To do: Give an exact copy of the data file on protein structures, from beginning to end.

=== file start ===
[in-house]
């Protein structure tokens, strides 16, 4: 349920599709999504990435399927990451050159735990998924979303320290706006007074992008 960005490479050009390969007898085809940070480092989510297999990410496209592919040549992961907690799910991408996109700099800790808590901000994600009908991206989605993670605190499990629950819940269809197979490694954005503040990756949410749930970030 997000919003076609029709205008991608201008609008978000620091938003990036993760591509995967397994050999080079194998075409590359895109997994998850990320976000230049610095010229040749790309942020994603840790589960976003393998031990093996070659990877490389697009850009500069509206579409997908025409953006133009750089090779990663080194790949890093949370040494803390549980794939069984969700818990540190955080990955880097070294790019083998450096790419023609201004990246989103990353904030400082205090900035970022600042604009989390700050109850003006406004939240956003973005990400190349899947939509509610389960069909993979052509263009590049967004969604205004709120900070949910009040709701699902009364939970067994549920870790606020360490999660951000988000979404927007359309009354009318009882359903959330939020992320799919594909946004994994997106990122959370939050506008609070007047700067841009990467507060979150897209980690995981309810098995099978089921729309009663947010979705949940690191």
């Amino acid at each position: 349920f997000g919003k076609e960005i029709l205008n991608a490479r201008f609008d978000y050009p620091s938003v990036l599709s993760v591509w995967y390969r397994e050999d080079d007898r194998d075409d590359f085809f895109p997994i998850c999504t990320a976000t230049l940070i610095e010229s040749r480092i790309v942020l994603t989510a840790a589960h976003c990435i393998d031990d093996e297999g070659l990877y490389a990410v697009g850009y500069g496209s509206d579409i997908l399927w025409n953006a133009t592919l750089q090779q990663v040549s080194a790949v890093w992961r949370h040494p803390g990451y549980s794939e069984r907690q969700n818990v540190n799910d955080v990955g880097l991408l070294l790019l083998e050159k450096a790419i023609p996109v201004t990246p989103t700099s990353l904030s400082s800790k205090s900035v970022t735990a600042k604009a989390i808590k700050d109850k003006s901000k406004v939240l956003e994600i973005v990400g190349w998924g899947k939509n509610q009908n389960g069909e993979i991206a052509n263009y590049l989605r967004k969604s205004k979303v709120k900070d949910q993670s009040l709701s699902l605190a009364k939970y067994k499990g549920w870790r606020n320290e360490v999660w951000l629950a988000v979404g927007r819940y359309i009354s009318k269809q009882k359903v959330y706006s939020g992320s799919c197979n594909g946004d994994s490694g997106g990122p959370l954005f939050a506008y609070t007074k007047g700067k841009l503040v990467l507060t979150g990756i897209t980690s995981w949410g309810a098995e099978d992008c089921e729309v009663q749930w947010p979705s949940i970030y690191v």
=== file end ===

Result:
[in-house]
């Protein structure tokens, strides 16, 4: 349920599709999504990435399927990451050159735990998924979303320290706006007074992008 960005490479050009390969007898085809940070480092989510297999990410496209592919040549992961907690799910991408996109700099800790808590901000994600009908991206989605993670605190499990629950819940269809197979490694954005503040990756949410749930970030 997000919003076609029709205008991608201008609008978000620091938003990036993760591509995967397994050999080079194998075409590359895109997994998850990320976000230049610095010229040749790309942020994603840790589960976003393998031990093996070659990877490389697009850009500069509206579409997908025409953006133009750089090779990663080194790949890093949370040494803390549980794939069984969700818990540190955080990955880097070294790019083998450096790419023609201004990246989103990353904030400082205090900035970022600042604009989390700050109850003006406004939240956003973005990400190349899947939509509610389960069909993979052509263009590049967004969604205004709120900070949910009040709701699902009364939970067994549920870790606020360490999660951000988000979404927007359309009354009318009882359903959330939020992320799919594909946004994994997106990122959370939050506008609070007047700067841009990467507060979150897209980690995981309810098995099978089921729309009663947010979705949940690191």
């Amino acid at each position: 349920f997000g919003k076609e960005i029709l205008n991608a490479r201008f609008d978000y050009p620091s938003v990036l599709s993760v591509w995967y390969r397994e050999d080079d007898r194998d075409d590359f085809f895109p997994i998850c999504t990320a976000t230049l940070i610095e010229s040749r480092i790309v942020l994603t989510a840790a589960h976003c990435i393998d031990d093996e297999g070659l990877y490389a990410v697009g850009y500069g496209s509206d579409i997908l399927w025409n953006a133009t592919l750089q090779q990663v040549s080194a790949v890093w992961r949370h040494p803390g990451y549980s794939e069984r907690q969700n818990v540190n799910d955080v990955g880097l991408l070294l790019l083998e050159k450096a790419i023609p996109v201004t990246p989103t700099s990353l904030s400082s800790k205090s900035v970022t735990a600042k604009a989390i808590k700050d109850k003006s901000k406004v939240l956003e994600i973005v990400g190349w998924g899947k939509n509610q009908n389960g069909e993979i991206a052509n263009y590049l989605r967004k969604s205004k979303v709120k900070d949910q993670s009040l709701s699902l605190a009364k939970y067994k499990g549920w870790r606020n320290e360490v999660w951000l629950a988000v979404g927007r819940y359309i009354s009318k269809q009882k359903v959330y706006s939020g992320s799919c197979n594909g946004d994994s490694g997106g990122p959370l954005f939050a506008y609070t007074k007047g700067k841009l503040v990467l507060t979150g990756i897209t980690s995981w949410g309810a098995e099978d992008c089921e729309v009663q749930w947010p979705s949940i970030y690191v």